Christopher Kelen

Christopher (Kit) Kelen is an Associate Professor at the University of Macau in south China, where he has taught Literature and Creative Writing for the last seven years. The most recent of Kelen’s seven volumes of poetry Eight Days in Lhasa was published by VAC in Chicago in 2006. A volume of Macao poems Dredging the Delta is forthcoming from Cinnamon Press in the U.K.



Free translations from Xin Qiji (1140-1207)

water dragon chant #3

the horses of heaven
float back from the south

the elders of the central plain
wish to attack the north

nothing changes

around the Prime Minister’s villa
the party goes on day and night

fragrance of flowers, songs
with birds singing, it’s always
‘let’s raise just this one more cup’

those officials meant
to protect the country
empty it of what’s worth saving

how efficient they are

the northern tribes will never come
knowing there’s not a thing
left for them


congratulating the bride

I can’t help it but I’m getting old
I don’t travel much anymore
old friends are fewer
white hair is more
you laugh at the world
or you cry 

what is there makes an old man happy?
not weddings so much I’m sorry to say
but I look into green mountains
among them lies always the smile of a valley 
the mountain and I this way alike

a glass of my favourite brew by the window
and waiting for a friend to come
 I think of Tao Yuanming’s poem −
the motionless cloud −
that’s me

those who wish to be famous
drink on the other side of the river
discover deep meanings
in dregs of the wine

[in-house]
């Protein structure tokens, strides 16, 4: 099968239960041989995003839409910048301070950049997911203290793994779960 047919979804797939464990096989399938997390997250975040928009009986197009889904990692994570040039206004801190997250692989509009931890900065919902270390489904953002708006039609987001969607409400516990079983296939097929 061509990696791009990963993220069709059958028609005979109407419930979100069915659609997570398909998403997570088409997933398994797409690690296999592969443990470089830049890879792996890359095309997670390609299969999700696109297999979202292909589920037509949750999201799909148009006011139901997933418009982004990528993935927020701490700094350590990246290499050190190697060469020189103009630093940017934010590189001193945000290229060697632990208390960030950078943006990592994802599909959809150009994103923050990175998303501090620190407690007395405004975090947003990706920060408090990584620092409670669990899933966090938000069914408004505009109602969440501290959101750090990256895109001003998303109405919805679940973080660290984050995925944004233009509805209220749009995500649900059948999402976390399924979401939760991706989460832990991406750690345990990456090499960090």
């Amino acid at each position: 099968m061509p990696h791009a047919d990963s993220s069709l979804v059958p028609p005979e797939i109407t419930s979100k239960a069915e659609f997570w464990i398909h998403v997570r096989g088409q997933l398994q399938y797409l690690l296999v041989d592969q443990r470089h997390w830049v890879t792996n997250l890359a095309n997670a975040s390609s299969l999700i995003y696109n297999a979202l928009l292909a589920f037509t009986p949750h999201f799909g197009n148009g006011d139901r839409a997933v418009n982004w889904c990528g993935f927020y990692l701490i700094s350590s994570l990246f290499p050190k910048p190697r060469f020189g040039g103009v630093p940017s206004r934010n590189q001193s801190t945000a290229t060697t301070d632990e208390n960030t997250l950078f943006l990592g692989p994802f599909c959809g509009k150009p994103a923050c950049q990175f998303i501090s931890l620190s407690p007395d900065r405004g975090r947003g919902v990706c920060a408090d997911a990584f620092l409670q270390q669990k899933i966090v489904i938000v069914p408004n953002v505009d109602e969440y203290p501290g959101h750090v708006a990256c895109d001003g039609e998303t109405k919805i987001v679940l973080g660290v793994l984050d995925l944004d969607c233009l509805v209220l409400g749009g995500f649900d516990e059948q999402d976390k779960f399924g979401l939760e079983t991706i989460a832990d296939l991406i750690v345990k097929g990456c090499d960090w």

I turn my head now
to roar with the wind
I’ll never regret
having not met the heroes
though I could do with
one or two here right now 

what worries me
is just that
they’d trip
over my beard
if they came


second poem to the slow tune of ‘lily magnolias

down now I’m old
libido less
at banquets I fear
how merciless time

autumn’s coming
moon’s bright and round
but it won’t shine on my next reunions
the Yellow Springs are too far

if the emperor asks me
to pen him an edict
I’ve already worked out
what I will say

my wish is to wake
from wine into autumn
play over
its empty strings

the river cares for nothing, for nobody
follows the west wind

and whether they’re king’s
or whether they’re commoners’
that wind
blows boats away’


god of water

I laugh at the water god
wonder what angers him

I laugh at the goddess
now amending the sky

no paths to follow
through this weed, this mist

I take a walking stick
to the dark green moss

was it I who asked for this wind
for this rain
all these thousand years?

the shepherd boys here
started a fire
sometimes oxen and sheep
will lock horns

spring on the rock
like a drop of fresh milk
now and then jade blossoms there

four, five pagodas
singing and dancing

water god, goddess
both laugh at me now

peasants call
‘don’t think too hard,
just join in’


how can I get Spring to stay?

how can I get Spring to stay?
tonight there’s nothing in my cup

the five hours −
each has its own dream

paws up in sleep
but each dream runs away

morning − the birds here
sing the sun up

behind closed curtains and closed lids
I let the jade screen’s story run